Implement Updated Safety Policies for Direct Oral Anticoagulants (DOACs)

You’ll see more focus on maximizing safe use of apixaban (Eliquis) or other direct oral anticoagulants (DOACs).

The Joint Commission is expanding the anticoagulation National Patient Safety Goal (NPSG) starting July 1, 2019. The biggest change will be the requirement of including DOACs in hospital policies.

Use these strategies to help keep patients safe when using DOACs.

During med histories, document the indication...and stay alert for different doses. For example, you may see rivaroxaban 20 mg/day to prevent stroke in atrial fib...or 2.5 mg BID for coronary artery disease.

Also note any recent start help you catch errors. For example, for VTE treatment, verify rivaroxaban is switched from 15 mg BID to 20 mg once daily after 3 weeks...or the apixaban dose is reduced from 10 mg BID to 5 mg BID after one week.

Check your protocol for timing of baseline labs...such as a CBC and serum creatinine within 24 hours of starting inpatient DOAC doses.

Question orders for a DOAC plus another oral or injectable anticoagulant...since overlap is rarely indicated and may be an error. Be aware that switching from a DOAC to warfarin is one case where it’s okay to consider overlap...but overlap should only be for a few days.

Verify a plan to hold the DOAC when a patient is scheduled for surgery or regional anesthesia...such as an epidural catheter placement.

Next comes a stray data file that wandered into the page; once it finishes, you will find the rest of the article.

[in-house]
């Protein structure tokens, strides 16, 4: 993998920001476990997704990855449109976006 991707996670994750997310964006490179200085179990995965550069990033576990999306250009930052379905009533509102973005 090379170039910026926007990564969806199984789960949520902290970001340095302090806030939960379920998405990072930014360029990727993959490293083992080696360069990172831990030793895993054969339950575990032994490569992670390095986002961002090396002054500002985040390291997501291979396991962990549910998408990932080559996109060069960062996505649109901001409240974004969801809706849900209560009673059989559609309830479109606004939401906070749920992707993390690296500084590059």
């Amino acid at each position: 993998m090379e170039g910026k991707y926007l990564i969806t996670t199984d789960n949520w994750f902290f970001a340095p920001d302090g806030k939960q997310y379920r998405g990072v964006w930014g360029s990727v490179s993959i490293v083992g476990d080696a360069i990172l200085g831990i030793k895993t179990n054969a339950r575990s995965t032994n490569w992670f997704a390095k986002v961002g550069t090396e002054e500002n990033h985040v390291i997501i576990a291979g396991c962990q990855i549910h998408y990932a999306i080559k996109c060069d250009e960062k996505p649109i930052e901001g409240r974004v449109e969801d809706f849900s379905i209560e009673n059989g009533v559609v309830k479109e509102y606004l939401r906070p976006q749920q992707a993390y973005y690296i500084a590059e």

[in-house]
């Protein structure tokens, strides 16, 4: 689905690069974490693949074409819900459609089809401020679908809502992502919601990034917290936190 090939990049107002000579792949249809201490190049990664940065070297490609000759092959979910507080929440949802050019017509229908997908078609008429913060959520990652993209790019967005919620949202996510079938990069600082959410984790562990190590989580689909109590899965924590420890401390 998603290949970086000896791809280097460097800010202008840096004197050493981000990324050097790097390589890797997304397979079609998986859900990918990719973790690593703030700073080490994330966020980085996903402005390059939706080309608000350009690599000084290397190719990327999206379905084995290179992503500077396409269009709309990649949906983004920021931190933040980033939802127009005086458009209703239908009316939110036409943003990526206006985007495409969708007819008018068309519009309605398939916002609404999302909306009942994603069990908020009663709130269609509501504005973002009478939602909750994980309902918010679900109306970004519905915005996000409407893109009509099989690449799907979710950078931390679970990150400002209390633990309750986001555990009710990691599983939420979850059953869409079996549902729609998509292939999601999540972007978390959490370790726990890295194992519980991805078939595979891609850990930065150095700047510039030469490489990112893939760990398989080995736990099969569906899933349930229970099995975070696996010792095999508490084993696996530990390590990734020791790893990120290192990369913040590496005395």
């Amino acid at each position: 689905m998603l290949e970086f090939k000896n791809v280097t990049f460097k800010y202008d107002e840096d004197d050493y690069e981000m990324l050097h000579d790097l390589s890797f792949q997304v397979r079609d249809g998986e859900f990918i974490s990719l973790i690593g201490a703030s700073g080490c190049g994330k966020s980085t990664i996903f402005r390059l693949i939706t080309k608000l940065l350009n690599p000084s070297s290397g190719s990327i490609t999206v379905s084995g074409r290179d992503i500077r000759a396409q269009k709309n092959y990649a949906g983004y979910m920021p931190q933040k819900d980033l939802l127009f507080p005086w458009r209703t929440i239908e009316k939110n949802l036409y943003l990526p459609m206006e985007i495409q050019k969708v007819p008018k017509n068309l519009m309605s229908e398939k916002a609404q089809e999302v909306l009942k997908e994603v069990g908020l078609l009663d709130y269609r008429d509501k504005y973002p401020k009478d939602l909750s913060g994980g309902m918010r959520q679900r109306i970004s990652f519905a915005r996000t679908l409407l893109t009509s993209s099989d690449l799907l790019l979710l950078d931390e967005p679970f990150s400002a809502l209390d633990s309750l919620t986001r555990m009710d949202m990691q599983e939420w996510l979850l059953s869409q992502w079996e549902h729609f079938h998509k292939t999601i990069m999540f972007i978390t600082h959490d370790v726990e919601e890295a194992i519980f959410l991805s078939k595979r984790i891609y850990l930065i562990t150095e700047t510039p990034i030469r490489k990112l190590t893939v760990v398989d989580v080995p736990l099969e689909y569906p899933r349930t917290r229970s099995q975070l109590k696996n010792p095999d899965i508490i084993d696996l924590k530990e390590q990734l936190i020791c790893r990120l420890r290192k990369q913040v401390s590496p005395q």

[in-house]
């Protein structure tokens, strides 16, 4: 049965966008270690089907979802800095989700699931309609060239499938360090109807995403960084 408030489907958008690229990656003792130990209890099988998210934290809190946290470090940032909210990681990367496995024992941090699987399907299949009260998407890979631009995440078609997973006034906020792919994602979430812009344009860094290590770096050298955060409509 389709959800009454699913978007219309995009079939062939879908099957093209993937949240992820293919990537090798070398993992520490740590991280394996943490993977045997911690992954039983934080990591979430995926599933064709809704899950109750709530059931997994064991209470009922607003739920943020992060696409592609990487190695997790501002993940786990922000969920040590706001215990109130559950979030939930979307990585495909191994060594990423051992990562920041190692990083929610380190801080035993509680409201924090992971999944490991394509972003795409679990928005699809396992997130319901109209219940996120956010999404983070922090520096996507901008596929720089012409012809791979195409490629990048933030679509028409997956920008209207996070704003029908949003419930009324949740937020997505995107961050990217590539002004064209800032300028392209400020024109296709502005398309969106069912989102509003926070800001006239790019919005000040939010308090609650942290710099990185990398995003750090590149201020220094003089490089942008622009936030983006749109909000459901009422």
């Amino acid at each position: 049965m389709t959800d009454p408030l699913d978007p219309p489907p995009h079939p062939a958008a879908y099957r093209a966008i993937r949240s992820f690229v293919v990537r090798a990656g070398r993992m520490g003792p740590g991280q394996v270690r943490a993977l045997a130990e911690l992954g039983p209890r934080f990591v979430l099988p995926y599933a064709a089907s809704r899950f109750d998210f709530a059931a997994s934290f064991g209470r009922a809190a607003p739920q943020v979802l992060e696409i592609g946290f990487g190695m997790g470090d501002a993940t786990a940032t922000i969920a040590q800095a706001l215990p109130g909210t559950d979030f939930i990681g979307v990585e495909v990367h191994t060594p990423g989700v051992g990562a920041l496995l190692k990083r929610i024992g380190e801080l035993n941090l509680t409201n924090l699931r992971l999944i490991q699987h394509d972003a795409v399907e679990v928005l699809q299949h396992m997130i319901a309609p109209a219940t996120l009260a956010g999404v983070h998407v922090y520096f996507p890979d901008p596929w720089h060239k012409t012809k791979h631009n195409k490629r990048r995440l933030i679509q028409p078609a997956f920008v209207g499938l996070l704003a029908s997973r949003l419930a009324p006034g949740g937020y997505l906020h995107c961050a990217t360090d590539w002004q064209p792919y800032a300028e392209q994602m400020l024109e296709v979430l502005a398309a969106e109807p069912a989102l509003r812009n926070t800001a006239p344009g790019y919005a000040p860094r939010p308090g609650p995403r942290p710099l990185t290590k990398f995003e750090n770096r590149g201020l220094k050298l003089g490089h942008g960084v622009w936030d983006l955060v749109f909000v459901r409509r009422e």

For example, expect to hold apixaban at least 48 hours before a CABG...or longer in patients with renal impairment, since DOACs are cleared by the kidneys.

Also be prepared to give meds...such as Kcentra, idarucizumab (Praxbind), or reverse and treat major DOAC bleeding.

At discharge, emphasize DOAC adherence since their effect wears off quickly. Verify patients know why and how long they’ll take their DOAC...and which prescriber will manage their outpatient anticoagulation.

Prepare yourself for changes you may see with the updated NPSG by using our toolbox, Safe Use of Anticoagulants.

Key References
  • Jt Comm J Qual Patient Saf 2018;44(11):630-40
  • J Thromb Thrombolysis 2016;41(1):206-32
  • J Am Coll Cardiol 2017;70(24):3042-67
Nurse’s Letter. Feb 2019, No. 350217

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